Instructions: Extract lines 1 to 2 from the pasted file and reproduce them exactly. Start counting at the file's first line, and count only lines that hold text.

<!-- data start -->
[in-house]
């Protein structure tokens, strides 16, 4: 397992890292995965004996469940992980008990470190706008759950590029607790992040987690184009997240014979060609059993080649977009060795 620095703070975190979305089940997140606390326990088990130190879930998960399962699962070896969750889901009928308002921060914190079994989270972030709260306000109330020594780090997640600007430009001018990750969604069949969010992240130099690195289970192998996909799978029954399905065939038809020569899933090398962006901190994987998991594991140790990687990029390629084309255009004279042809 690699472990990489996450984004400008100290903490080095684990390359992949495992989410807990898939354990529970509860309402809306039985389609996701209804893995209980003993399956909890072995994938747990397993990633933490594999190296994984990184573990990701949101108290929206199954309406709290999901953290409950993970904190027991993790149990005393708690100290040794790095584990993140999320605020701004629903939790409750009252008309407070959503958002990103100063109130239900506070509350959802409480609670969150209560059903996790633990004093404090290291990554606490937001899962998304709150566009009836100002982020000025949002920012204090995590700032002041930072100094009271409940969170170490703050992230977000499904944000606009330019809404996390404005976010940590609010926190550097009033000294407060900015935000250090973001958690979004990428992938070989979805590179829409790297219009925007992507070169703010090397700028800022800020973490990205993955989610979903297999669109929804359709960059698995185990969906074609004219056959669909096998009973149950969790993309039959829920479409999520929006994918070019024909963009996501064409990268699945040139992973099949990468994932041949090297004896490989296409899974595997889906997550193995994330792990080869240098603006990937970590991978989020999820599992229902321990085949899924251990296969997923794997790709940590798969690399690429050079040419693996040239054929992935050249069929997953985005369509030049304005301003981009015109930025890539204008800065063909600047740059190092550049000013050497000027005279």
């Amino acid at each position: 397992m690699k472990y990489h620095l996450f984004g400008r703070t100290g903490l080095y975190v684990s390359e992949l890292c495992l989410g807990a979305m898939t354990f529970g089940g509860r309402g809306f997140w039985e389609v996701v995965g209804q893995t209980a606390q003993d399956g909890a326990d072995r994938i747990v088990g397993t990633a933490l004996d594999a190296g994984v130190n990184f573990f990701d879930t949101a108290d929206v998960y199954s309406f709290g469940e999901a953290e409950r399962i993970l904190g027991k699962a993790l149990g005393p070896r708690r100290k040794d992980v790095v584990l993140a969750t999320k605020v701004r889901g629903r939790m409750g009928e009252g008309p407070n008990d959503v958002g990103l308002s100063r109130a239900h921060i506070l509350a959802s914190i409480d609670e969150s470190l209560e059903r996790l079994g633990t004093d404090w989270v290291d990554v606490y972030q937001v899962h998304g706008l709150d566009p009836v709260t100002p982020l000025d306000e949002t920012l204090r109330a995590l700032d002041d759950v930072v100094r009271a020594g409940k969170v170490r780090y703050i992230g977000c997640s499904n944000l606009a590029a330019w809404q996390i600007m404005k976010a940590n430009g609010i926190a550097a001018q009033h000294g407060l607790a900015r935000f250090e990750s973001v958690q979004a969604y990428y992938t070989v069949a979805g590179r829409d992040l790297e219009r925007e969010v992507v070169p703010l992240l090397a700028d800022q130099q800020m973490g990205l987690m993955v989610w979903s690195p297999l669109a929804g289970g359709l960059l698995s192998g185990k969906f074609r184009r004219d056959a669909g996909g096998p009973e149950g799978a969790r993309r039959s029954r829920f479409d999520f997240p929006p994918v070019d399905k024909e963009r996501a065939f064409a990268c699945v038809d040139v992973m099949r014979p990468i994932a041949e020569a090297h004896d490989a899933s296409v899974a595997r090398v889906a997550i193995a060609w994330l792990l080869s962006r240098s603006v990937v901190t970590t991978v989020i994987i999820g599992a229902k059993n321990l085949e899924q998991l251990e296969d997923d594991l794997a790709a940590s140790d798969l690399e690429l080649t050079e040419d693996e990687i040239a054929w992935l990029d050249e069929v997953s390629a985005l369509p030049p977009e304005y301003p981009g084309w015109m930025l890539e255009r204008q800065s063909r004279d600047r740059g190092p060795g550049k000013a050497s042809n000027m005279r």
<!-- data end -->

[in-house]
């Protein structure tokens, strides 16, 4: 397992890292995965004996469940992980008990470190706008759950590029607790992040987690184009997240014979060609059993080649977009060795 620095703070975190979305089940997140606390326990088990130190879930998960399962699962070896969750889901009928308002921060914190079994989270972030709260306000109330020594780090997640600007430009001018990750969604069949969010992240130099690195289970192998996909799978029954399905065939038809020569899933090398962006901190994987998991594991140790990687990029390629084309255009004279042809 690699472990990489996450984004400008100290903490080095684990390359992949495992989410807990898939354990529970509860309402809306039985389609996701209804893995209980003993399956909890072995994938747990397993990633933490594999190296994984990184573990990701949101108290929206199954309406709290999901953290409950993970904190027991993790149990005393708690100290040794790095584990993140999320605020701004629903939790409750009252008309407070959503958002990103100063109130239900506070509350959802409480609670969150209560059903996790633990004093404090290291990554606490937001899962998304709150566009009836100002982020000025949002920012204090995590700032002041930072100094009271409940969170170490703050992230977000499904944000606009330019809404996390404005976010940590609010926190550097009033000294407060900015935000250090973001958690979004990428992938070989979805590179829409790297219009925007992507070169703010090397700028800022800020973490990205993955989610979903297999669109929804359709960059698995185990969906074609004219056959669909096998009973149950969790993309039959829920479409999520929006994918070019024909963009996501064409990268699945040139992973099949990468994932041949090297004896490989296409899974595997889906997550193995994330792990080869240098603006990937970590991978989020999820599992229902321990085949899924251990296969997923794997790709940590798969690399690429050079040419693996040239054929992935050249069929997953985005369509030049304005301003981009015109930025890539204008800065063909600047740059190092550049000013050497000027005279």